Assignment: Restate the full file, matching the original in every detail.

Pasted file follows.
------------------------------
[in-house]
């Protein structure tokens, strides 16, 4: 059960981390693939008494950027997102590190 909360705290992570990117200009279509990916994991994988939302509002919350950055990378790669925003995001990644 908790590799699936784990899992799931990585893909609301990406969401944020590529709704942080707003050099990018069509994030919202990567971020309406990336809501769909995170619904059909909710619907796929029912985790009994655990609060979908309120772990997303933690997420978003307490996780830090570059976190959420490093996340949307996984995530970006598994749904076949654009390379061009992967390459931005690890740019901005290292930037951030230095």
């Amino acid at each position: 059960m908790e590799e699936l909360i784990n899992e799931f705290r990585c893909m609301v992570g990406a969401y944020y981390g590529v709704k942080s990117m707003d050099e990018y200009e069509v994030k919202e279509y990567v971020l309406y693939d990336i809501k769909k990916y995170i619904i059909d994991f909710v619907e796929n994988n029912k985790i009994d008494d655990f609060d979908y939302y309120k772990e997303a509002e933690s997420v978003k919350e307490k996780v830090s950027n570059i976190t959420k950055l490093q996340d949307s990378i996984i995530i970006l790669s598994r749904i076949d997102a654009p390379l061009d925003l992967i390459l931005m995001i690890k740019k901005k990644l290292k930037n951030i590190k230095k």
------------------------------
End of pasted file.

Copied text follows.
[in-house]
């Protein structure tokens, strides 16, 4: 059960981390693939008494950027997102590190 909360705290992570990117200009279509990916994991994988939302509002919350950055990378790669925003995001990644 908790590799699936784990899992799931990585893909609301990406969401944020590529709704942080707003050099990018069509994030919202990567971020309406990336809501769909995170619904059909909710619907796929029912985790009994655990609060979908309120772990997303933690997420978003307490996780830090570059976190959420490093996340949307996984995530970006598994749904076949654009390379061009992967390459931005690890740019901005290292930037951030230095």
């Amino acid at each position: 059960m908790e590799e699936l909360i784990n899992e799931f705290r990585c893909m609301v992570g990406a969401y944020y981390g590529v709704k942080s990117m707003d050099e990018y200009e069509v994030k919202e279509y990567v971020l309406y693939d990336i809501k769909k990916y995170i619904i059909d994991f909710v619907e796929n994988n029912k985790i009994d008494d655990f609060d979908y939302y309120k772990e997303a509002e933690s997420v978003k919350e307490k996780v830090s950027n570059i976190t959420k950055l490093q996340d949307s990378i996984i995530i970006l790669s598994r749904i076949d997102a654009p390379l061009d925003l992967i390459l931005m995001i690890k740019k901005k990644l290292k930037n951030i590190k230095k």